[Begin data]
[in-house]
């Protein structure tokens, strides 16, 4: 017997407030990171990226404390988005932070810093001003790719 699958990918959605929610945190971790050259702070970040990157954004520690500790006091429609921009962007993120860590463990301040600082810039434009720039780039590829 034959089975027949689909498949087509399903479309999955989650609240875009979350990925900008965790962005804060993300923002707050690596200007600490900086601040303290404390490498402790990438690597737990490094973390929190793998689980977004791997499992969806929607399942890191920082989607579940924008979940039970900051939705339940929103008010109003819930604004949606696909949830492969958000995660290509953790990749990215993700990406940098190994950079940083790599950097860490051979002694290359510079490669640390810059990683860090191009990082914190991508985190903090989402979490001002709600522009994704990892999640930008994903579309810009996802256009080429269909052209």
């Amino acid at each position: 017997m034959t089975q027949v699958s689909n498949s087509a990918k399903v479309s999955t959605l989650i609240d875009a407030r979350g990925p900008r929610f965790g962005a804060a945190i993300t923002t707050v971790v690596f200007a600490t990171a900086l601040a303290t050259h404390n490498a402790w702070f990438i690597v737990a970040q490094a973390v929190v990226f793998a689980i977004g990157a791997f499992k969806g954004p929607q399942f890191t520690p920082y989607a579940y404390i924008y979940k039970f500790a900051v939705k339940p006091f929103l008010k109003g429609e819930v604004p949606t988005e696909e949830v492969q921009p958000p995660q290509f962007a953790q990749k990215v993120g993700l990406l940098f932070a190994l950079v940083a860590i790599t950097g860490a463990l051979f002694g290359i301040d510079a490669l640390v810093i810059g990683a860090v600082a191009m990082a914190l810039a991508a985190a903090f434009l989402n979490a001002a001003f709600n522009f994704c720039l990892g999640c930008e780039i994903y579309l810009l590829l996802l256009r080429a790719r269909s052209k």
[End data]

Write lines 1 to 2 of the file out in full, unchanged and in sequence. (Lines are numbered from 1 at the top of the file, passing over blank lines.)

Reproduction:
[in-house]
């Protein structure tokens, strides 16, 4: 017997407030990171990226404390988005932070810093001003790719 699958990918959605929610945190971790050259702070970040990157954004520690500790006091429609921009962007993120860590463990301040600082810039434009720039780039590829 034959089975027949689909498949087509399903479309999955989650609240875009979350990925900008965790962005804060993300923002707050690596200007600490900086601040303290404390490498402790990438690597737990490094973390929190793998689980977004791997499992969806929607399942890191920082989607579940924008979940039970900051939705339940929103008010109003819930604004949606696909949830492969958000995660290509953790990749990215993700990406940098190994950079940083790599950097860490051979002694290359510079490669640390810059990683860090191009990082914190991508985190903090989402979490001002709600522009994704990892999640930008994903579309810009996802256009080429269909052209």